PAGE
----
1. Freeze Protection
“At our latitude of 48 degrees north, every boat out there should have some level of freeze protection,” says James Barnhart, director of service for Hagadone Marine Center. “Anything that traps water needs to be emptied or treated including engine, exhaust, head and water ballast systems.”
What degree of cold will cause damage? “One or two overnights that dip below freezing is typically OK,” Barnhart says. “The damage occurs when it freezes and stays cold for 24-48 hours.”
“Fall service and freeze protection is a good job to leave to the pros,” says Eric O’Brien, business and service manager of The Resort Boat Shop. “The consequences for a bad job are high.”
What does his crew do to get a boat ready for winter storage? “We empty every boat completely of water,” O’Brien says. “We start by pulling the drain plug and draining everything, leaving the plug open. In areas such as water lines, sinks, hot water tanks and shower sumps, blowing dry with compressed air is the preferred method. We also use winterizing formulas for those areas that can’t be done with compressed air.”
“It’s very important to get all residual water out of a wood boat,” O’Brien says. “If not, mold starts to grow inside the wood and even work into the finish. It can be really problematic.”
2. Indoor Storage
“These days we highly recommend indoor storage instead of shrink wrap,” Barnhart says. “With shrink wrapping, as the temperature goes up and down, you can get significant condensation inside the boat. Also, in wind, shrink wrap can really chafe the boat’s finish.”
Hagadone Boat Storage keeps boats dry, clean and secure, with 25 buildings providing secure indoor boat storage for 1,500 craft of every kind from all over the greater Inland Northwest, Eastern Washington, North Idaho and Western Montana. Indoor boat storage shelters the boat from sun, wind, rain, snow and dust, preserves the boat’s appearance, and adds to the boat’s life and resale value. The boat stays in excellent condition throughout winter or other storage periods, ready to go in the spring or whenever the owners decide to launch.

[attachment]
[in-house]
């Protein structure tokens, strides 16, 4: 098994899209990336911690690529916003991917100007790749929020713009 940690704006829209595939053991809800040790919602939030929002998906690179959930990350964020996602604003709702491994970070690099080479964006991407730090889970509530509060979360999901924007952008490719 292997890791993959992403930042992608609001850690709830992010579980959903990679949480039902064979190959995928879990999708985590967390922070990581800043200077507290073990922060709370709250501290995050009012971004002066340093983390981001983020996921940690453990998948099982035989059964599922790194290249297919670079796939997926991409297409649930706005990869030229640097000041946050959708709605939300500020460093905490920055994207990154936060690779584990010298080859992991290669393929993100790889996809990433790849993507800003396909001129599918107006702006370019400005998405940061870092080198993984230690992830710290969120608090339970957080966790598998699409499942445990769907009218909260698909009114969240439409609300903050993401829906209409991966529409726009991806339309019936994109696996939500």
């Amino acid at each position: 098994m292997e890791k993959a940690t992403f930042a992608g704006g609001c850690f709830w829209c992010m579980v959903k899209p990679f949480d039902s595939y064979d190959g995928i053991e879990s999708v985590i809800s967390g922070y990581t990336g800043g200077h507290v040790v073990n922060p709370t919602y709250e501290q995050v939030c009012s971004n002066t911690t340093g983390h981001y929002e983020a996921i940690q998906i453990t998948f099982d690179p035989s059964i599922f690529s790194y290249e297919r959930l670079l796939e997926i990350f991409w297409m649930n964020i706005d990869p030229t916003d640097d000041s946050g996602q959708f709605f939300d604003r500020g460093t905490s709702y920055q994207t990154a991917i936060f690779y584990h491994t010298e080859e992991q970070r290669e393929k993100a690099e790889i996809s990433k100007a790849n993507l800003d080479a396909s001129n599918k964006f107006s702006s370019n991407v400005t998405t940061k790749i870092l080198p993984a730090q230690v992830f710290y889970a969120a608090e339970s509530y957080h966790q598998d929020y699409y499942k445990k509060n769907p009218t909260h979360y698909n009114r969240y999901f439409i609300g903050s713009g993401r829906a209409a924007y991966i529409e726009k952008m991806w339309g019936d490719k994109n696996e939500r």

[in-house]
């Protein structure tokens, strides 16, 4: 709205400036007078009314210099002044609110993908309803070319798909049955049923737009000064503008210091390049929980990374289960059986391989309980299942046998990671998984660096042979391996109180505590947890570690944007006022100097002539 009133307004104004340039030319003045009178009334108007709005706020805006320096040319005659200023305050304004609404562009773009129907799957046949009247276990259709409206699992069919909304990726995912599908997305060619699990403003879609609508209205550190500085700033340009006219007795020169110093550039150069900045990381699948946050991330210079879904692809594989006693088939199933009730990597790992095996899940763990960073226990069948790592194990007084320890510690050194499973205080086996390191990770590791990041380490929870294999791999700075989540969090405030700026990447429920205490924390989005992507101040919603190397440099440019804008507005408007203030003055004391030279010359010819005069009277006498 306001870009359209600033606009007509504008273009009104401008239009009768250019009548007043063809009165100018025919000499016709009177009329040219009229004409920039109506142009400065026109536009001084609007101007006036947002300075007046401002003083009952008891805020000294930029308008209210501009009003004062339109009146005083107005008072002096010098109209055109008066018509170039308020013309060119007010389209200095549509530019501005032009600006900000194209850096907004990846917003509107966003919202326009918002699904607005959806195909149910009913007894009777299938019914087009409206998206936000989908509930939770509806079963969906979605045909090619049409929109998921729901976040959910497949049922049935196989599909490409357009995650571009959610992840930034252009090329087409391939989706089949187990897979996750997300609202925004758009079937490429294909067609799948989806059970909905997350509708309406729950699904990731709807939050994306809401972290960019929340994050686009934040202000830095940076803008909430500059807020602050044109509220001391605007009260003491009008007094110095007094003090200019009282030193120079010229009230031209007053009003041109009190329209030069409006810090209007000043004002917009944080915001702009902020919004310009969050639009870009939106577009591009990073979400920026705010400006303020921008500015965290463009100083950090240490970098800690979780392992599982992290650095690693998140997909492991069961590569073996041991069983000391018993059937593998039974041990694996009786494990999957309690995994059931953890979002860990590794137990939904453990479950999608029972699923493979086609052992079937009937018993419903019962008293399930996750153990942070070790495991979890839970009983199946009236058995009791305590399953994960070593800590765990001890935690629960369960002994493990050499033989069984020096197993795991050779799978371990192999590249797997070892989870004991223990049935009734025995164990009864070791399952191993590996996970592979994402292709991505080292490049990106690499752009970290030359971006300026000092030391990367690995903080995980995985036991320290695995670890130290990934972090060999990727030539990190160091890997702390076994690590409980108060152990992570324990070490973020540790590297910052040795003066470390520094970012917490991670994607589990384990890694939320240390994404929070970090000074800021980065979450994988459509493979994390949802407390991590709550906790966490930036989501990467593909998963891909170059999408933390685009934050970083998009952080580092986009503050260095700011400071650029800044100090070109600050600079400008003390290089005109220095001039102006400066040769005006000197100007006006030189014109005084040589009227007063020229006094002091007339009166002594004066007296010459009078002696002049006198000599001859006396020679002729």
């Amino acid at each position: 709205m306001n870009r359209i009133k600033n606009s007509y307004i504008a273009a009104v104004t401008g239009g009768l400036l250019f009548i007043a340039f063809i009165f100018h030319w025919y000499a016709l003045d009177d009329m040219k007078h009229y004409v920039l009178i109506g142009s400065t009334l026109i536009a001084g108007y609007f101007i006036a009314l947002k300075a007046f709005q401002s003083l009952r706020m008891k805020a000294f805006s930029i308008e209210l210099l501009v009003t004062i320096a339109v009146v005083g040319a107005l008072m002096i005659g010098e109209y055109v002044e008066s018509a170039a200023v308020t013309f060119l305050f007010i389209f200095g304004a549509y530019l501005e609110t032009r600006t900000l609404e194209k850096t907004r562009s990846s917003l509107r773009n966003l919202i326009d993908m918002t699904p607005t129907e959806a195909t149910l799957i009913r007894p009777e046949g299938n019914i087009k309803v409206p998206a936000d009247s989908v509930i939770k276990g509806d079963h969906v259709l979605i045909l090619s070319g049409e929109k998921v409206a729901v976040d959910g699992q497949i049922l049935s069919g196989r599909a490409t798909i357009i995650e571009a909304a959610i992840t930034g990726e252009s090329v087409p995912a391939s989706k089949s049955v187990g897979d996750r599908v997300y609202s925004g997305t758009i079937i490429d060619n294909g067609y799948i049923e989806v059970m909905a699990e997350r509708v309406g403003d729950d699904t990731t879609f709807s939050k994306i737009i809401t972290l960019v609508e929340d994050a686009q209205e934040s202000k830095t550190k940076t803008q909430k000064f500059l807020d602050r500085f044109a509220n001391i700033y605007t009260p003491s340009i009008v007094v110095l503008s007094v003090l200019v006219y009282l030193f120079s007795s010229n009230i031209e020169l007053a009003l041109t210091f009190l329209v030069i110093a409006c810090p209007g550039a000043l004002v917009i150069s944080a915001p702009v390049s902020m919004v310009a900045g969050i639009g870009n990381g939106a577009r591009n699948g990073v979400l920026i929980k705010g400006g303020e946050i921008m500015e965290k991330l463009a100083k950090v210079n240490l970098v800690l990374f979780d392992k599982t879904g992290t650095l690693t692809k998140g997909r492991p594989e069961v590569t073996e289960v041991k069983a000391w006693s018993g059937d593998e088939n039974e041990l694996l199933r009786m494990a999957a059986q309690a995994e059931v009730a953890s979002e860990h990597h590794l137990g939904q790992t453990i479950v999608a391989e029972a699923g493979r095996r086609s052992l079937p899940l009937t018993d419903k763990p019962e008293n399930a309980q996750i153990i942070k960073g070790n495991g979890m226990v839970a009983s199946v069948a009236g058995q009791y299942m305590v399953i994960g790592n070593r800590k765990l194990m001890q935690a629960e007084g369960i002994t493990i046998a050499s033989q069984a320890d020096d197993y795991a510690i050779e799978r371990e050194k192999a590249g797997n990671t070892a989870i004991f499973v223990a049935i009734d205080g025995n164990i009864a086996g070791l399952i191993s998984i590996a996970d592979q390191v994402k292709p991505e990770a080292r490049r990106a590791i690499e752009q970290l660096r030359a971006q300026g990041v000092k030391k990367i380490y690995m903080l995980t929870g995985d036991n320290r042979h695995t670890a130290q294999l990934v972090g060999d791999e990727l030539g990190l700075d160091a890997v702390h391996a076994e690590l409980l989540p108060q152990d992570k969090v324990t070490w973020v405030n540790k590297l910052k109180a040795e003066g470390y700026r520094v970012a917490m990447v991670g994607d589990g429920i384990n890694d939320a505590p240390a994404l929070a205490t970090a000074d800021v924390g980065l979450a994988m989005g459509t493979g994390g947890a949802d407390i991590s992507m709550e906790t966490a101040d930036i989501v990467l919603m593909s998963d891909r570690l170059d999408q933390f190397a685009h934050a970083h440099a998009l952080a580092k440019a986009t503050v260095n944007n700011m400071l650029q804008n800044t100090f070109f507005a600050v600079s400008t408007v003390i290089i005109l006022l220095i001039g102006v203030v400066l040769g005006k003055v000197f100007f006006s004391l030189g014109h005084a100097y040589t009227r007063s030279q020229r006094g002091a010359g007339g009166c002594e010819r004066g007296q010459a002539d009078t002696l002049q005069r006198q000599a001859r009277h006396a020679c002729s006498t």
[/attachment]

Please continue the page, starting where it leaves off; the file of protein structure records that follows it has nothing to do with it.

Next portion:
Hagadone Boat Storage is secured by an alarm system and protected by fire hydrants. Most significantly, along with the boat owner’s personal insurance protection comes the coverage that comes with Hagadone-insured buildings in case of force majeure circumstances.
“Many other storage options do not have this level of protection and coverage,” Barnhart says. “And remember, you should always insure your boat on a year-round basis, but know that many insurance companies will give you a discount for secure winter layup.”
Click here for more information about our indoor boat storage options.
3. Professional Haul Out and Detailing
“With new customers, the first question I ask is do you want us to pick up the boat?” O’Brien says. “When I tell them they can schedule a pickup and we’ll do the rest, I often hear an audible sigh of relief. It makes things much simpler. We just need to have the trailer and a set of keys in the boat.”